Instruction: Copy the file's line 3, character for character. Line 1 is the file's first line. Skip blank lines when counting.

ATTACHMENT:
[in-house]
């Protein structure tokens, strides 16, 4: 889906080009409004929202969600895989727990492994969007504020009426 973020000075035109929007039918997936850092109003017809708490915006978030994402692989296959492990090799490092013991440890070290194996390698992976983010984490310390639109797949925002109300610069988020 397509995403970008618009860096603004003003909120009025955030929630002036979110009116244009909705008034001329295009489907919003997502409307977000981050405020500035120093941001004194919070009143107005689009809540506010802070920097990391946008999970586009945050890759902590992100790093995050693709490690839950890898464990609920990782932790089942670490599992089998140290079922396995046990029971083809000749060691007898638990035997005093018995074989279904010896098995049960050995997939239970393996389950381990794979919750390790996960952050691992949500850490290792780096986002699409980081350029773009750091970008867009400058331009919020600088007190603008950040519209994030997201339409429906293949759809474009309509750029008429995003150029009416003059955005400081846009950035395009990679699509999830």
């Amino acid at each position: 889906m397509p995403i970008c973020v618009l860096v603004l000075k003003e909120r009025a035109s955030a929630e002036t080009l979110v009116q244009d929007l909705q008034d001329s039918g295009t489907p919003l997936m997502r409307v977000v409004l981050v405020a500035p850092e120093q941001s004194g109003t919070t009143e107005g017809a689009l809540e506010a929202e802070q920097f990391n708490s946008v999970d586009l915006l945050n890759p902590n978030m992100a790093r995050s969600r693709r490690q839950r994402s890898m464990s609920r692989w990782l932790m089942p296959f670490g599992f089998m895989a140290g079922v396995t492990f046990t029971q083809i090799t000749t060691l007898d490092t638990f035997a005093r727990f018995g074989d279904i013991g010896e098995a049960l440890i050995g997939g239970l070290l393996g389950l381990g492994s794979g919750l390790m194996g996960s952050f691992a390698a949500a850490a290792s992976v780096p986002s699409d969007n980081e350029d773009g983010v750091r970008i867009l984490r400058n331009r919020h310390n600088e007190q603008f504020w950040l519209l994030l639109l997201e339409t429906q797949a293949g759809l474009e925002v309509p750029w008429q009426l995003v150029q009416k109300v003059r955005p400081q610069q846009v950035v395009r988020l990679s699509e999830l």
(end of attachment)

């Amino acid at each position: 889906m397509p995403i970008c973020v618009l860096v603004l000075k003003e909120r009025a035109s955030a929630e002036t080009l979110v009116q244009d929007l909705q008034d001329s039918g295009t489907p919003l997936m997502r409307v977000v409004l981050v405020a500035p850092e120093q941001s004194g109003t919070t009143e107005g017809a689009l809540e506010a929202e802070q920097f990391n708490s946008v999970d586009l915006l945050n890759p902590n978030m992100a790093r995050s969600r693709r490690q839950r994402s890898m464990s609920r692989w990782l932790m089942p296959f670490g599992f089998m895989a140290g079922v396995t492990f046990t029971q083809i090799t000749t060691l007898d490092t638990f035997a005093r727990f018995g074989d279904i013991g010896e098995a049960l440890i050995g997939g239970l070290l393996g389950l381990g492994s794979g919750l390790m194996g996960s952050f691992a390698a949500a850490a290792s992976v780096p986002s699409d969007n980081e350029d773009g983010v750091r970008i867009l984490r400058n331009r919020h310390n600088e007190q603008f504020w950040l519209l994030l639109l997201e339409t429906q797949a293949g759809l474009e925002v309509p750029w008429q009426l995003v150029q009416k109300v003059r955005p400081q610069q846009v950035v395009r988020l990679s699509e999830l």